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"Has been a lifesaver so many times!"

- Catherine Rampell, student @ University of Washington

"Exactly the help I needed."

- Jennifer Hawes, student @ San Jose State

"The best place for brainstorming ideas."

- Michael Majchrowicz, student @ University of Kentucky

"Fractal Geometry is not just a chapter of mathematics, but one that helps

Everyman to see the same old world differently". - Benoit Mandelbrot

The world of mathematics usually tends to be thought of as abstract. Complex and

imaginary numbers, real numbers, logarithms, functions, some tangible and others

imperceivable. But these abstract numbers, simply symbols that conjure an image,

a quantity, in our mind, and complex equations, take on a new meaning with

fractals - a concrete one. Fractals go from being very simple equations on a

piece of paper to colorful, extraordinary images, and most of all, offer an

explanation to things. The importance of fractal geometry is that it provides an

answer, a comprehension, to nature, the world, and the universe. Fractals occur

in swirls of scum on the surface of moving water, the jagged edges of mountains,

ferns, tree trunks, and canyons. They can be used to model the growth of cities,

detail medical procedures and parts of the human body, create amazing computer

graphics, and compress digital images. Fractals are about us, and our existence,

and they are present in every mathematical law that governs the universe. Thus,

fractal geometry can be applied to a diverse palette of subjects in life, and

science - the physical, the abstract, and the natural.

We were all astounded by the sudden revelation that the output of a

very simple, two-line generating formula does not have to be a dry and

cold abstraction. When the output was what is now called a fractal,

no one called it artificial... Fractals suddenly broadened the realm

in which understanding can be based on a plain physical basis.

(McGuire, Foreword by Benoit Mandelbrot)

A fractal is a geometric shape that is complex and detailed at every level of

magnification, as well as self-similar. Self-similarity is something looking the

same over all ranges of scale, meaning a small portion of a fractal can be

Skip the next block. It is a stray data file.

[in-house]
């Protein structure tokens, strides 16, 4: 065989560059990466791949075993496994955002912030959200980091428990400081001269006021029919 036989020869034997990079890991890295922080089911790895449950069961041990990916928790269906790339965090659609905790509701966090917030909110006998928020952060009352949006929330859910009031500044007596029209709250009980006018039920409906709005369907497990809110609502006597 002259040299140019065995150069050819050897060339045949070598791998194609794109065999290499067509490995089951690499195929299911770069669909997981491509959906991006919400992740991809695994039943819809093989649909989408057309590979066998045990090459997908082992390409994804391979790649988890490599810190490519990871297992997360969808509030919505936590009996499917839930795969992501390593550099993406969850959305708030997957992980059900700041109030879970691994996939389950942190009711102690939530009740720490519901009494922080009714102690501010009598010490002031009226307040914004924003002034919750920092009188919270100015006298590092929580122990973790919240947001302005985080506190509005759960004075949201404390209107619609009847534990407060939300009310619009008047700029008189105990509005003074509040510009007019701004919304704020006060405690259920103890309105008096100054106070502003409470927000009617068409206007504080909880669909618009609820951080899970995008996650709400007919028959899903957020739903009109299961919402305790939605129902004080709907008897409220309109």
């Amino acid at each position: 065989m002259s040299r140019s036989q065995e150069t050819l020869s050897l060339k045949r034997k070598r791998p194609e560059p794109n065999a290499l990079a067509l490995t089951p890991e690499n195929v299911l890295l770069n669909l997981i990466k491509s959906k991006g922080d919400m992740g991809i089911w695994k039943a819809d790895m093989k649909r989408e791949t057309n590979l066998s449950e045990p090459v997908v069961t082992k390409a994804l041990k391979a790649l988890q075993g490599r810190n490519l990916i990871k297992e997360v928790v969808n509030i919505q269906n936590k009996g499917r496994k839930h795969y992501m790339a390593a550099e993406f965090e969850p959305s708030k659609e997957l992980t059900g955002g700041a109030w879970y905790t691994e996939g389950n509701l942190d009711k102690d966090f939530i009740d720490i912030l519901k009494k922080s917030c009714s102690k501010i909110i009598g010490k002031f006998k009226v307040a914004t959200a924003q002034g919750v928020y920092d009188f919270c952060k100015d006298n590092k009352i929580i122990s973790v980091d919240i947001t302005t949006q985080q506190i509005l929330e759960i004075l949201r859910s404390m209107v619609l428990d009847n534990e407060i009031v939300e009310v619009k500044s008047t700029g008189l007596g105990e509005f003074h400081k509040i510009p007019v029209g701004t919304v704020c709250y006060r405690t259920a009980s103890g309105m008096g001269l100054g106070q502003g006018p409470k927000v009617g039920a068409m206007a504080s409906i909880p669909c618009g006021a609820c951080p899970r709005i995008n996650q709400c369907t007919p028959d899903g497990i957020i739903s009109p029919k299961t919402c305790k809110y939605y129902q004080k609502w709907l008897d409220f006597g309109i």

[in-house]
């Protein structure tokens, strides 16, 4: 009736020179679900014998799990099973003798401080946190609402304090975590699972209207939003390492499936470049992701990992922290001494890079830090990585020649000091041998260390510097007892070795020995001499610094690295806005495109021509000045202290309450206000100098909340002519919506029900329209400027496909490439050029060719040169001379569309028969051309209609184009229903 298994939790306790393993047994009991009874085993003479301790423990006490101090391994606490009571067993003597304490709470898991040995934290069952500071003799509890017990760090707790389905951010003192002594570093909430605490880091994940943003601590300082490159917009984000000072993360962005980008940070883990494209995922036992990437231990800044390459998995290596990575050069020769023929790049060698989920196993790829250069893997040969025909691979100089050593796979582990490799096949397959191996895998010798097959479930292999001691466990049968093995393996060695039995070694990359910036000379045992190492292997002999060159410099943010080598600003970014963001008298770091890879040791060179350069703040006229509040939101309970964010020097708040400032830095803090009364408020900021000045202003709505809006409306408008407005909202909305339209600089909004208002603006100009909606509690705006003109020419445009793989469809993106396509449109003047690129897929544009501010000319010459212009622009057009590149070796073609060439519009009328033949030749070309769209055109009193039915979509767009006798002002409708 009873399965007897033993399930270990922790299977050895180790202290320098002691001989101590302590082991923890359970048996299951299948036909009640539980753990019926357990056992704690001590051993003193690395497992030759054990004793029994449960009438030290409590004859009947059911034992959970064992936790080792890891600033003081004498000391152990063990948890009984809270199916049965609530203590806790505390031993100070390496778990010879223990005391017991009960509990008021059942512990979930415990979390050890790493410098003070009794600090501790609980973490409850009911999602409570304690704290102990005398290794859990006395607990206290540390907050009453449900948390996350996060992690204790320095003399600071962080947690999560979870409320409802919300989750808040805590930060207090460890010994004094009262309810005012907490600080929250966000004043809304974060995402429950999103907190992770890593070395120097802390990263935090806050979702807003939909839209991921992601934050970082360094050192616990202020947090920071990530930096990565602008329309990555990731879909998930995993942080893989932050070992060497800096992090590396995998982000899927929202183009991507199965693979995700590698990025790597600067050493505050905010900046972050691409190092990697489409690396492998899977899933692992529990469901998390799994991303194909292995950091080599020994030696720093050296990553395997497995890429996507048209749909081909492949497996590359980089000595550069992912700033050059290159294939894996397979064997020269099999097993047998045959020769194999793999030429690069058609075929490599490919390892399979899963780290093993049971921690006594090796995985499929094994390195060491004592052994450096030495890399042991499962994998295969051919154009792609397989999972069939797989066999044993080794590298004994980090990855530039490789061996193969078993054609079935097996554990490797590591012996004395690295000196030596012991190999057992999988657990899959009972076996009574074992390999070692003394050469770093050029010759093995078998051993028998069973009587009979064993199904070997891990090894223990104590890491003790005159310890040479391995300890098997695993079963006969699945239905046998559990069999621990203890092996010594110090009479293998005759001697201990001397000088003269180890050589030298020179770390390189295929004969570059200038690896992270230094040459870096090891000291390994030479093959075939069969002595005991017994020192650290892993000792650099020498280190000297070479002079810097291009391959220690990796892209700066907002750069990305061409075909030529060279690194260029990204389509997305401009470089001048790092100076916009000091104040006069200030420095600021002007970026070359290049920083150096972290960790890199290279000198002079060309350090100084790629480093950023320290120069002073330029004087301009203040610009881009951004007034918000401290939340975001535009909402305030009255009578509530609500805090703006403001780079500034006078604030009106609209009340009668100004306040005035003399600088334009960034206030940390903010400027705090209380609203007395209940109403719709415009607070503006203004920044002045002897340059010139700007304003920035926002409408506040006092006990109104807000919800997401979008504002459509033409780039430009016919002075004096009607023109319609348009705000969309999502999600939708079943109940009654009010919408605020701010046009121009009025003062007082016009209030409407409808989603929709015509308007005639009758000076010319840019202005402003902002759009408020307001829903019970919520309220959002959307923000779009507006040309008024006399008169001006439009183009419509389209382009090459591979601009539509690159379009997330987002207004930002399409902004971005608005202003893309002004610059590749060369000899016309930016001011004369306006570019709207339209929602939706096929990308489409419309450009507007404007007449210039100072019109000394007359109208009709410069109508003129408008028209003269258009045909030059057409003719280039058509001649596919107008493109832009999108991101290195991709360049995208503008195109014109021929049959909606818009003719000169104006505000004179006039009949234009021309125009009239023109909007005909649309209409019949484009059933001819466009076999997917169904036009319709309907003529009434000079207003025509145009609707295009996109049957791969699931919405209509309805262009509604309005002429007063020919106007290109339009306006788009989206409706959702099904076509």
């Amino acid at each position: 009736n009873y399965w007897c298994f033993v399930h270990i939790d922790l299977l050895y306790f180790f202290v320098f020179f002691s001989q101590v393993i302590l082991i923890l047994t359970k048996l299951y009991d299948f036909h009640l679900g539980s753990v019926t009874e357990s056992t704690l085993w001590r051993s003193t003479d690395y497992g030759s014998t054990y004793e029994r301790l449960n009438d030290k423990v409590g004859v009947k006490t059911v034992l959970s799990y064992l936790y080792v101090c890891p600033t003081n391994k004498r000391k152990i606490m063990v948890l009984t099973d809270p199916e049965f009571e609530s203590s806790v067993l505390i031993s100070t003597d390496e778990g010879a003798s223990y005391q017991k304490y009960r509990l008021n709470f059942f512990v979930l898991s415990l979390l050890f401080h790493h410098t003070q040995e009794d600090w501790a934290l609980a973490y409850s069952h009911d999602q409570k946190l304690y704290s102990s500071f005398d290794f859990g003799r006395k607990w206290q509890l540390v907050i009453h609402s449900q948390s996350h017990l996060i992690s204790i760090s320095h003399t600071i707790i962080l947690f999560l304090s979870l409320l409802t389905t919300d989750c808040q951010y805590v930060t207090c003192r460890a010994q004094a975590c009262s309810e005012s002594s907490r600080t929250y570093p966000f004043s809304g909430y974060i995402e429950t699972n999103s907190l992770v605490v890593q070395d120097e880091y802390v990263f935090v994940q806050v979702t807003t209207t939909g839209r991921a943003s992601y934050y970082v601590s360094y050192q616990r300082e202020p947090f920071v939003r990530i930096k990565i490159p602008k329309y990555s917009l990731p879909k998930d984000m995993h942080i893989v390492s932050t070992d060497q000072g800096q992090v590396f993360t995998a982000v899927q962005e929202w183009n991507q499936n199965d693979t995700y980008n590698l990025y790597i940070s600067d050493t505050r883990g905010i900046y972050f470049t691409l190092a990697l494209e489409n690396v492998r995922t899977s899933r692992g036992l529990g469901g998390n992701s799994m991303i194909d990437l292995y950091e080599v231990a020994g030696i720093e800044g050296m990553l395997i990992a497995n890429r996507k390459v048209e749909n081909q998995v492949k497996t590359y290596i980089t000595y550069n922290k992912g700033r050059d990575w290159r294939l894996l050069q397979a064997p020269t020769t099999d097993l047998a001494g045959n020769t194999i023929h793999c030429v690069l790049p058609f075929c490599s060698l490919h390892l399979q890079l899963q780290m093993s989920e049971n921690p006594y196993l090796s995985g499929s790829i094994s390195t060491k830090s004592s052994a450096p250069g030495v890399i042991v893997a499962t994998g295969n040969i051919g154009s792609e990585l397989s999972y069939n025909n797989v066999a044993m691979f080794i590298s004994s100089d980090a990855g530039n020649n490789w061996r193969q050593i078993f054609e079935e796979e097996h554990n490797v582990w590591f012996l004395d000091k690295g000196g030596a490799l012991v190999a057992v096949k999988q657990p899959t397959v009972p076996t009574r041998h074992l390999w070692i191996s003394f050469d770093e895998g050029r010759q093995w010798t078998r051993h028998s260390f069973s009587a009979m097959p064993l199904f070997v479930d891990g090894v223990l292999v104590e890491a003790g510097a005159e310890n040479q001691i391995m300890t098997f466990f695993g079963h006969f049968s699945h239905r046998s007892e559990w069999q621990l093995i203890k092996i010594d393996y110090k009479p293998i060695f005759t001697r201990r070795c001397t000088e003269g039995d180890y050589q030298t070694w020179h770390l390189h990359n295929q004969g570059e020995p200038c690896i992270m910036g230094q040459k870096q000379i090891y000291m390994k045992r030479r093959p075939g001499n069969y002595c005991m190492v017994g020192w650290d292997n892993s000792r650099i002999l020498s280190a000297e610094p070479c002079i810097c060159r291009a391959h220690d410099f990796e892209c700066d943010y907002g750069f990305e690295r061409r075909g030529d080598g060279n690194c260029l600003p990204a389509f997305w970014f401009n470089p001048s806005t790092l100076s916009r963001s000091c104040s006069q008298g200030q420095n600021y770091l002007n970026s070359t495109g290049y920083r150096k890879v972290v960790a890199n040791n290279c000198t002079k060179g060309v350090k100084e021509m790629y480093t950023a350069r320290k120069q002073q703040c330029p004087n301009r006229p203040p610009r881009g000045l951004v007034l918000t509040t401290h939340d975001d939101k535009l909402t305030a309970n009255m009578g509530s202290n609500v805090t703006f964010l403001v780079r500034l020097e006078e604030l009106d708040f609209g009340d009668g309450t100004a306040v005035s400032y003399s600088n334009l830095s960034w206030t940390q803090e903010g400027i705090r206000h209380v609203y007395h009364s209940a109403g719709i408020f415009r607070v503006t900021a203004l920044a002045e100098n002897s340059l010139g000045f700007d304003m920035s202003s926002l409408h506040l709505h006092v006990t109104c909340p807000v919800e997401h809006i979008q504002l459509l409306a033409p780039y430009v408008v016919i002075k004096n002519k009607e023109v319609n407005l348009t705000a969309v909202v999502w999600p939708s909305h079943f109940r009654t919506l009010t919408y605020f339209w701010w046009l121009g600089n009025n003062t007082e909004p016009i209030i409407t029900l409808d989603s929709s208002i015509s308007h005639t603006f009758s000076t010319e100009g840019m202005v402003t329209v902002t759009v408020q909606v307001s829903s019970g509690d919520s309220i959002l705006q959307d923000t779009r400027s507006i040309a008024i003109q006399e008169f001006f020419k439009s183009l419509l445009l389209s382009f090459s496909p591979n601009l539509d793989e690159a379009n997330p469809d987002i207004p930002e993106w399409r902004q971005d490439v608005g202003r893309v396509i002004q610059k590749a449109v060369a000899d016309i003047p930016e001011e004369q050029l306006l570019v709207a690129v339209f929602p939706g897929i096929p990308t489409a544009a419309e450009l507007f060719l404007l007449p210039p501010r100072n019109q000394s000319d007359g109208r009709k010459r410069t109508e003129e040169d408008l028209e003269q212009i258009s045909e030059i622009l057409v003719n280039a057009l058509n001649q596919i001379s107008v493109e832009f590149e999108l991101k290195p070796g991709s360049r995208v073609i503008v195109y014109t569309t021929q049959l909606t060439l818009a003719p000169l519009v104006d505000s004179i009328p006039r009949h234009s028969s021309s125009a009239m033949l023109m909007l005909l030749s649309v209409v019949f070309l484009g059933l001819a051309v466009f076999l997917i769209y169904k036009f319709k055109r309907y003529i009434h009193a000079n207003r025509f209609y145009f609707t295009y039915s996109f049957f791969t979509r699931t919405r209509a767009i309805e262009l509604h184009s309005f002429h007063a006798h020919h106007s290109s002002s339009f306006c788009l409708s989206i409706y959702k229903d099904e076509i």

viewed as a microcosm of the larger fractal. One of the simplest examples of a

fractal is the snowflake. It is constructed by taking an equilateral triangle,

and after many iterations of adding smaller triangles to increasingly smaller

sizes, resulting in a "snowflake" pattern, sometimes called the von Koch

snowflake. The theoretical result of multiple iterations is the creation of a

finite area with an infinite perimeter, meaning the dimension is

incomprehensible. Fractals, before that word was coined, were simply considered

above mathematical understanding, until experiments were done in the 1970's by

Benoit Mandelbrot, the "father of fractal geometry". Mandelbrot developed a

method that treated fractals as a part of standard Euclidean geometry, with the

dimension of a fractal being an exponent.

Fractals pack an infinity into "a grain of sand". This infinity appears

when one tries to measure them. The resolution lies in regarding them

as falling between dimensions. The dimension of a fractal in general

is not a whole number, not an integer. So a fractal curve, a

one-dimensional object in a plane which has two-dimensions, has a

fractal dimension that lies between 1 and 2. Likewise, a fractal

surface has a dimension between 2 and 3. The value depends on how the

fractal is constructed. The closer the dimension of a fractal is to

its possible upper limit which is the dimension of the space in which

it is embedded, the rougher, the more filling of that space it is.

(McGuire, p. 14)

Fractal Dimensions are an attempt to measure, or define the pattern, in fractals.

A zero-dimensional universe is one point. A one-dimensional universe is a single

line, extending infinitely. A two-dimensional universe is a plane, a flat

surface extending in all directions, and a three-dimensional universe, such as

ours, extends in all directions. All of these dimensions are defined by a whole

number. What, then, would a 2.5 or 3.2 dimensional universe look like? This is

answered by fractal geometry, the word fractal coming from the concept of

fractional dimensions. A fractal lying in a plane has a dimension between 1 and

2. The closer the number is to 2, say 1.9, the more space it would fill. Three-

dimensional fractal mountains can be generated using a random number sequence,

and those with a dimension of 2.9 (very close to the upper limit of 3) are

incredibly jagged. Fractal mountains with a dimension of 2.5 are less jagged,

and a dimension of 2.2 presents a model of about what is found in nature. The

spread in spatial frequency of a landscape is directly related to it's fractal

dimension.

Some of the